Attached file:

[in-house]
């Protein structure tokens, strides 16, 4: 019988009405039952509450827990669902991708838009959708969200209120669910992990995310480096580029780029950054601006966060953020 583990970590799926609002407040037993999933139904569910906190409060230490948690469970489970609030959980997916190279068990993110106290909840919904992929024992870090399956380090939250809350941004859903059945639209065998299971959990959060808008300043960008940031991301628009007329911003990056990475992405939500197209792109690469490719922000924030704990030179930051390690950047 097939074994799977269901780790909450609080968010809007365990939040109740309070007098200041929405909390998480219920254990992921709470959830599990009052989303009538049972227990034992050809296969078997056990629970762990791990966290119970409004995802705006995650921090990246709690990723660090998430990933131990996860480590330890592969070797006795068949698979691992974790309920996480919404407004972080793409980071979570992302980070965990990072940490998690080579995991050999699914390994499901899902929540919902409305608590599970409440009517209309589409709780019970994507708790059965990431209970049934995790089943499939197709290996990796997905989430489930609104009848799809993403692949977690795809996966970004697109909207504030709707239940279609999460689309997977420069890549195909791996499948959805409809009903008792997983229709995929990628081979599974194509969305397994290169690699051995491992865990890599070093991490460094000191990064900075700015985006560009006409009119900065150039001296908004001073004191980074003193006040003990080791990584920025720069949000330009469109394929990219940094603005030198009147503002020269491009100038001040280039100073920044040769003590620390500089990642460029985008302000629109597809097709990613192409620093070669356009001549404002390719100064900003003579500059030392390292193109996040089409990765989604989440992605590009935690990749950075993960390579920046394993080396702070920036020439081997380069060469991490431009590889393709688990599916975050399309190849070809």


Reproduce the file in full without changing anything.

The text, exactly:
[in-house]
């Protein structure tokens, strides 16, 4: 019988009405039952509450827990669902991708838009959708969200209120669910992990995310480096580029780029950054601006966060953020 583990970590799926609002407040037993999933139904569910906190409060230490948690469970489970609030959980997916190279068990993110106290909840919904992929024992870090399956380090939250809350941004859903059945639209065998299971959990959060808008300043960008940031991301628009007329911003990056990475992405939500197209792109690469490719922000924030704990030179930051390690950047 097939074994799977269901780790909450609080968010809007365990939040109740309070007098200041929405909390998480219920254990992921709470959830599990009052989303009538049972227990034992050809296969078997056990629970762990791990966290119970409004995802705006995650921090990246709690990723660090998430990933131990996860480590330890592969070797006795068949698979691992974790309920996480919404407004972080793409980071979570992302980070965990990072940490998690080579995991050999699914390994499901899902929540919902409305608590599970409440009517209309589409709780019970994507708790059965990431209970049934995790089943499939197709290996990796997905989430489930609104009848799809993403692949977690795809996966970004697109909207504030709707239940279609999460689309997977420069890549195909791996499948959805409809009903008792997983229709995929990628081979599974194509969305397994290169690699051995491992865990890599070093991490460094000191990064900075700015985006560009006409009119900065150039001296908004001073004191980074003193006040003990080791990584920025720069949000330009469109394929990219940094603005030198009147503002020269491009100038001040280039100073920044040769003590620390500089990642460029985008302000629109597809097709990613192409620093070669356009001549404002390719100064900003003579500059030392390292193109996040089409990765989604989440992605590009935690990749950075993960390579920046394993080396702070920036020439081997380069060469991490431009590889393709688990599916975050399309190849070809």